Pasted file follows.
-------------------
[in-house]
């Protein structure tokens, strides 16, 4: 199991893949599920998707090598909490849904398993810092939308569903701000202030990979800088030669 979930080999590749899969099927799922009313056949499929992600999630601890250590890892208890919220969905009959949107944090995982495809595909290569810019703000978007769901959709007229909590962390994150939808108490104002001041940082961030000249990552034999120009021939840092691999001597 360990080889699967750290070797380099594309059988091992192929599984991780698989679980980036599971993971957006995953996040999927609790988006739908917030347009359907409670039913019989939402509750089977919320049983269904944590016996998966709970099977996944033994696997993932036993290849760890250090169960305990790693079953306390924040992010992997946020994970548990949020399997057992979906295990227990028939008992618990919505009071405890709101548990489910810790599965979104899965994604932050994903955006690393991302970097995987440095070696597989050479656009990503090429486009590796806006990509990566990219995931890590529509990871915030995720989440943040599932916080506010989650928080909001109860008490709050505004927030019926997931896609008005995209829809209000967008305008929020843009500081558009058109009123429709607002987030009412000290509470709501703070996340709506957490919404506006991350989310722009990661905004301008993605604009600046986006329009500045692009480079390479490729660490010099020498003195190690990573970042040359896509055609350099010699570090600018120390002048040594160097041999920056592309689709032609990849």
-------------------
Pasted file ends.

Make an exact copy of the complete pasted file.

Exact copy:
[in-house]
């Protein structure tokens, strides 16, 4: 199991893949599920998707090598909490849904398993810092939308569903701000202030990979800088030669 979930080999590749899969099927799922009313056949499929992600999630601890250590890892208890919220969905009959949107944090995982495809595909290569810019703000978007769901959709007229909590962390994150939808108490104002001041940082961030000249990552034999120009021939840092691999001597 360990080889699967750290070797380099594309059988091992192929599984991780698989679980980036599971993971957006995953996040999927609790988006739908917030347009359907409670039913019989939402509750089977919320049983269904944590016996998966709970099977996944033994696997993932036993290849760890250090169960305990790693079953306390924040992010992997946020994970548990949020399997057992979906295990227990028939008992618990919505009071405890709101548990489910810790599965979104899965994604932050994903955006690393991302970097995987440095070696597989050479656009990503090429486009590796806006990509990566990219995931890590529509990871915030995720989440943040599932916080506010989650928080909001109860008490709050505004927030019926997931896609008005995209829809209000967008305008929020843009500081558009058109009123429709607002987030009412000290509470709501703070996340709506957490919404506006991350989310722009990661905004301008993605604009600046986006329009500045692009480079390479490729660490010099020498003195190690990573970042040359896509055609350099010699570090600018120390002048040594160097041999920056592309689709032609990849």